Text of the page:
IS TV FOR REAL?
Yes, all my construction workers look this good in a tank top.
I don’t usually make time to watch those TV reality shows on design. The unrealistic scenarios and oddball decorators/designers drive me nuts. Also, it all complicates my work life.
I find suspicious that some of these shows carry a disclaimer, something like, “Consult your professional architect, engineer, general contractor, and building official.” This sounds a lot like, “Don’t try this at home, kids.”
But here is the irony. These DIY channels inspire the audience to try this literally at home.
The shows promote a misleading premise that almost anyone can design, anyone can build. You don’t need a state registered architect or a structural and electrical engineer, you don’t need inspections, and you certainly don’t need much time or money.
Episodes defy the space-time continuum. These TV makeovers, renovations, and construction projects suggest that it’s all just a matter of days, or even hours. Through television magic, a home can be completely reconstructed in twenty-four hours. How is this possible, when paint needs to dry between coats, when tile grout needs to set before sealing, or when cabinets might need a few months to be fabricated in an off-site woodshop?
On one of these shows—and I have to remind myself they are shows for entertainment—I saw the foundation for a two-story addition completed in a few hours. Industry standard note: Concrete requires a drying and curing time of 28 days.
I know: No one believes such reality shows to be actual reality. But the exaggerated degree to which “reality” is distorted disappoints. In one book on the background of such programming, the producer related a story about a couple provided with the tools and materials to paint their new bedroom in one evening. The producer confessed that after the cameras stopped rolling, the couple decamped to a hotel. A professional construction crew came on the set to do the actual job: taping, mudding, caulking, spackling, sanding, priming, and ultimately, the application of several coats of paint.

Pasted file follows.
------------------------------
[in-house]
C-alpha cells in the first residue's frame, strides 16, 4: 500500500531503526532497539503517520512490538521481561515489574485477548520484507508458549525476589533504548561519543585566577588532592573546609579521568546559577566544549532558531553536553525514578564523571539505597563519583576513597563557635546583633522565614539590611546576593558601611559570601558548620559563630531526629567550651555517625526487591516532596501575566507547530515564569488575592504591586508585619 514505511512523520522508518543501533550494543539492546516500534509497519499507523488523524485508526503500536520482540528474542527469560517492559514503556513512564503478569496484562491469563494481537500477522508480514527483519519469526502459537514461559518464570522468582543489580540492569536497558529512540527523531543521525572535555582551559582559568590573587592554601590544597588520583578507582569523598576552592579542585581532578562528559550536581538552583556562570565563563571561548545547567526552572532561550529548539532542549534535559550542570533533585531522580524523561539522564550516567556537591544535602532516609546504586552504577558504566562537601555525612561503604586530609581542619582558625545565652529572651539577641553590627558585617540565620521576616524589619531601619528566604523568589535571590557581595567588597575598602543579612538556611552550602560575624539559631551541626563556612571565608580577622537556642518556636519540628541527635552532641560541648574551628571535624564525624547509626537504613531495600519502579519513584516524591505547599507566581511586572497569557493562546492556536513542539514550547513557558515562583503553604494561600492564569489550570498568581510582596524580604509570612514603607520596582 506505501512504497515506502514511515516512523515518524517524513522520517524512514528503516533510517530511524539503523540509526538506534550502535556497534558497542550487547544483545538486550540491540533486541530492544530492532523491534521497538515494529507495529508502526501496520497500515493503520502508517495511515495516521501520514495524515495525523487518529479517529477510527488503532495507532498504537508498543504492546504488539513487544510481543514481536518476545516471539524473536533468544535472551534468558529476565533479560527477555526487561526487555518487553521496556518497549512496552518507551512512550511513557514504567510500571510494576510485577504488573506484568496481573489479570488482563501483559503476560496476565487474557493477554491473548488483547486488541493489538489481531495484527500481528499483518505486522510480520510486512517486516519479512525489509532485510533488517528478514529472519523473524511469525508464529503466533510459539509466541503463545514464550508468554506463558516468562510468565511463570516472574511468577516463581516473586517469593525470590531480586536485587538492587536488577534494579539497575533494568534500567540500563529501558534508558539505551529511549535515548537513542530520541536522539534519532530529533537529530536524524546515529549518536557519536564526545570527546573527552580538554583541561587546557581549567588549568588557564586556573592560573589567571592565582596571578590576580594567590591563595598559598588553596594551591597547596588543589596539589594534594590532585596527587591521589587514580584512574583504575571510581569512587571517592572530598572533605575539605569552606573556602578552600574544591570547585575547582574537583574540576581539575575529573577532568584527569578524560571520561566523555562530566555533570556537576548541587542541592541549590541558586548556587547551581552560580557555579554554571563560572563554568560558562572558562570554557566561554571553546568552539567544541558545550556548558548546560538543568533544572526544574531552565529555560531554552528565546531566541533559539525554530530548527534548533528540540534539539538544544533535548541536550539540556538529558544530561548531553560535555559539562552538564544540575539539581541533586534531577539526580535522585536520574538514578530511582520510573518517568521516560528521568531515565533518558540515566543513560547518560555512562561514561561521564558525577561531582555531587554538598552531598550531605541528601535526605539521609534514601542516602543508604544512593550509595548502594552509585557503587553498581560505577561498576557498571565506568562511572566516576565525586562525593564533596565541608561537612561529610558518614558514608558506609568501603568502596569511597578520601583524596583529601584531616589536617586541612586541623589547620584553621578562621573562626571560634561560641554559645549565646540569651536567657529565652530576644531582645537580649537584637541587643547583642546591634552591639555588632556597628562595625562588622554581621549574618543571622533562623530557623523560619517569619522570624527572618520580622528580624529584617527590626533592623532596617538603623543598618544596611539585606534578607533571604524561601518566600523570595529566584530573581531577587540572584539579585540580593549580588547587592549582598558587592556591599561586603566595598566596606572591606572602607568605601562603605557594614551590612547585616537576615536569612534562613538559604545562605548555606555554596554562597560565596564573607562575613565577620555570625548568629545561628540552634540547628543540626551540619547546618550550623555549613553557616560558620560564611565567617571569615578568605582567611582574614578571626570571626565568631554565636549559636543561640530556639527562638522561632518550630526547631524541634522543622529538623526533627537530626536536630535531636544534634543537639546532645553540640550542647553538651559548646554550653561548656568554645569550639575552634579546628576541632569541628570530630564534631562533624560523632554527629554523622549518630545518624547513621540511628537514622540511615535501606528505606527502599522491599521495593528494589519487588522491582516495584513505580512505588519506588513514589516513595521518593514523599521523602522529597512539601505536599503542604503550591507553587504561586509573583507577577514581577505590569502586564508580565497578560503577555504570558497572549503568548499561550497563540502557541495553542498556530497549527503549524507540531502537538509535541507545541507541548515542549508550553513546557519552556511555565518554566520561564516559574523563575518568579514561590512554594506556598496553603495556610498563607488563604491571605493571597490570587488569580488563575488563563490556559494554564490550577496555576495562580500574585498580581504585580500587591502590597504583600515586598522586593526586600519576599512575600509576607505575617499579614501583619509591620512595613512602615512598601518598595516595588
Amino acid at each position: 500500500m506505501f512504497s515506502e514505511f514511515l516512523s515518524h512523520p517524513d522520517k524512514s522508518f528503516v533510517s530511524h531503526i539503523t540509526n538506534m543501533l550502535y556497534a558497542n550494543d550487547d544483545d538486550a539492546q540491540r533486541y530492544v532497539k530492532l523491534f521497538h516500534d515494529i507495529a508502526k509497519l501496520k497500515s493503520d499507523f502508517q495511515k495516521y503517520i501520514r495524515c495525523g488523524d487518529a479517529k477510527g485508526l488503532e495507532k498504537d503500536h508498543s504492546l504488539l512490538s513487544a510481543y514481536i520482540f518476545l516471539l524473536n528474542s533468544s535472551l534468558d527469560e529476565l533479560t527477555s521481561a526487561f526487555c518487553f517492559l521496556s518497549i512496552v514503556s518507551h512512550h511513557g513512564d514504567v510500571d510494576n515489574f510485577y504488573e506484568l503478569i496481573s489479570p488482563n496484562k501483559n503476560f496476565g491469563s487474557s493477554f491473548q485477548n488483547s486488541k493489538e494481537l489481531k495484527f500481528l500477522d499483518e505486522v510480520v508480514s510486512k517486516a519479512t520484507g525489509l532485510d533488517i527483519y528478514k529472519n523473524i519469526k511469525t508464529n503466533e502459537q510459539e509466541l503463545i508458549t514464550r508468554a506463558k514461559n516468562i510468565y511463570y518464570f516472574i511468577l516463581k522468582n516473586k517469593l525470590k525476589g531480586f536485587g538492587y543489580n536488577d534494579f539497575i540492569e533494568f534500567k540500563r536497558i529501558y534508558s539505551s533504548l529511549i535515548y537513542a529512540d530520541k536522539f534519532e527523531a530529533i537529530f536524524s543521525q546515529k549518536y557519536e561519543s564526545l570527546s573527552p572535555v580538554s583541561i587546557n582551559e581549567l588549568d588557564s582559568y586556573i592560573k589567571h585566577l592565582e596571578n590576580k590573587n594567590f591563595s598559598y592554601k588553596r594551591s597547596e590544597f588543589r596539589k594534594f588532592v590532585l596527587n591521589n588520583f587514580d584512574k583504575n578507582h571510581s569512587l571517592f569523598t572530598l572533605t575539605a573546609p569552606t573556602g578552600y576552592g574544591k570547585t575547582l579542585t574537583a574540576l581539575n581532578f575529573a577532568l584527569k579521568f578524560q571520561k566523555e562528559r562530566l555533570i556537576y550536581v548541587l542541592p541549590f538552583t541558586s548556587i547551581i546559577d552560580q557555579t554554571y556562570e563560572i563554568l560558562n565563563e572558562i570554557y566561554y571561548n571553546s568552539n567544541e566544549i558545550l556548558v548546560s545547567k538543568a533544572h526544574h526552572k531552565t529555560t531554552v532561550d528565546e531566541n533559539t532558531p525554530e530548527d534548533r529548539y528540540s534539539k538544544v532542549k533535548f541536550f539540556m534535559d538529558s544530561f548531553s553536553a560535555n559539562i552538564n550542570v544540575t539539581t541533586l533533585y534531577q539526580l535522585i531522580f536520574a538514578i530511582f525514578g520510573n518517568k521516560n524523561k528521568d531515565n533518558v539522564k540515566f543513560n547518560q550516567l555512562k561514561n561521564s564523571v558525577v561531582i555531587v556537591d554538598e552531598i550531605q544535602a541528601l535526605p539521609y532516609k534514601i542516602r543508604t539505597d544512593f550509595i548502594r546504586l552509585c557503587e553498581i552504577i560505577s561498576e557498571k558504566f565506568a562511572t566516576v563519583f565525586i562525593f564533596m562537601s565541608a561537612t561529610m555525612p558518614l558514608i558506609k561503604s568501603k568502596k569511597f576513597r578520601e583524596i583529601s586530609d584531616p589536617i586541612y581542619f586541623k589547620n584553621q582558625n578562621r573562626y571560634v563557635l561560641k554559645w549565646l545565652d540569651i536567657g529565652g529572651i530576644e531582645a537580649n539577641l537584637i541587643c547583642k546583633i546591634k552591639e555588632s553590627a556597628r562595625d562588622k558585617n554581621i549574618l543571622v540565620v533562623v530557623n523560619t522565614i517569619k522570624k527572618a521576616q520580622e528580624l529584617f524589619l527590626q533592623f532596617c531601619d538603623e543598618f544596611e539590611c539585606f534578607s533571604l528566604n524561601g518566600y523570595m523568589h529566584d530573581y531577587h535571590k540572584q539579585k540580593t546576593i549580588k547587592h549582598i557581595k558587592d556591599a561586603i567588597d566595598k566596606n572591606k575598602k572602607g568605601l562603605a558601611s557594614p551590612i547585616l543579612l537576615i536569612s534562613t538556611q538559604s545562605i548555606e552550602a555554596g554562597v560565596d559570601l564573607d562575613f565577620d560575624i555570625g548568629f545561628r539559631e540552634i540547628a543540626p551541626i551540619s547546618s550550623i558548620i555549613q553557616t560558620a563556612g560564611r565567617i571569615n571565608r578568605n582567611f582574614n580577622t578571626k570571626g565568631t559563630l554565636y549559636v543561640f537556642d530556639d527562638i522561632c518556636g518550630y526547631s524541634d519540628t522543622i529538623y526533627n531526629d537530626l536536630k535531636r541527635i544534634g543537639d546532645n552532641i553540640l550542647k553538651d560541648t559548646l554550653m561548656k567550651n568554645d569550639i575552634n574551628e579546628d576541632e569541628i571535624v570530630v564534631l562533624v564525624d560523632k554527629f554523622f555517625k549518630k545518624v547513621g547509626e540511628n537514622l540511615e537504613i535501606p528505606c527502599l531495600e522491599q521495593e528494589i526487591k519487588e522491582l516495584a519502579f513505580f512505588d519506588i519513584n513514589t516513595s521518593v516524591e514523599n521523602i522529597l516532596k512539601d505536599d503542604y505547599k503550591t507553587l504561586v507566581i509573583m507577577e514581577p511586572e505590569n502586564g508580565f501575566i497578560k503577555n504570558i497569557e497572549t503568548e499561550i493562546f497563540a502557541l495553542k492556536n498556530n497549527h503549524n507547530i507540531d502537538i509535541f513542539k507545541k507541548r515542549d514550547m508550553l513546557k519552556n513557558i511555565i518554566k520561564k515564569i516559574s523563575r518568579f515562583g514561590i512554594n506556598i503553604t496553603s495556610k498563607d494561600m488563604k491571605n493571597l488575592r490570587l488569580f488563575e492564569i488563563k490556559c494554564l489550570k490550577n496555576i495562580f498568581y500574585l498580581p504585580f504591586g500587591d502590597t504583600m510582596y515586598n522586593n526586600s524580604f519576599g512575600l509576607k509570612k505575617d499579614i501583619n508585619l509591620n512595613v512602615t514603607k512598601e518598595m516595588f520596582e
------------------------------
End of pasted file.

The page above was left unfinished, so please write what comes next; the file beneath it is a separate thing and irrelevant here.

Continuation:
The cameras started rolling again on the couple faking exhaustion from an “all-nighter, all-alone” paint job.
Who are these charismatic so-called celebrity designers? Where did they receive their education and to what licensing board are they responsible? Do they know the life safety risks when removing those load bearing walls to open up a kitchen to the dining room?
When I recently tried this for my own home, that one wall happened to hold up the roof. And a commercial steel frame needed to be custom fabricated and installed to keep the house from falling down. And my existing concrete foundation was saw cut for deeper steel reinforced concrete footings. And a structural engineer calculated all the details. And the city had to approve the technical drawings for the permit. And the field inspectors came out several times to approve the welds, rebar, epoxy, etc.; and, and, and . . . You get the idea. It took four months, not four hours.
I do enjoy the entertainment value of these reality shows; I just don’t like how they muddy the waters of the architecture industry. Theses TV reality shows provide a false impression of the rigor and liability inherent in producing a valuable design, whether a renovated kitchen, a new backyard, or a house addition.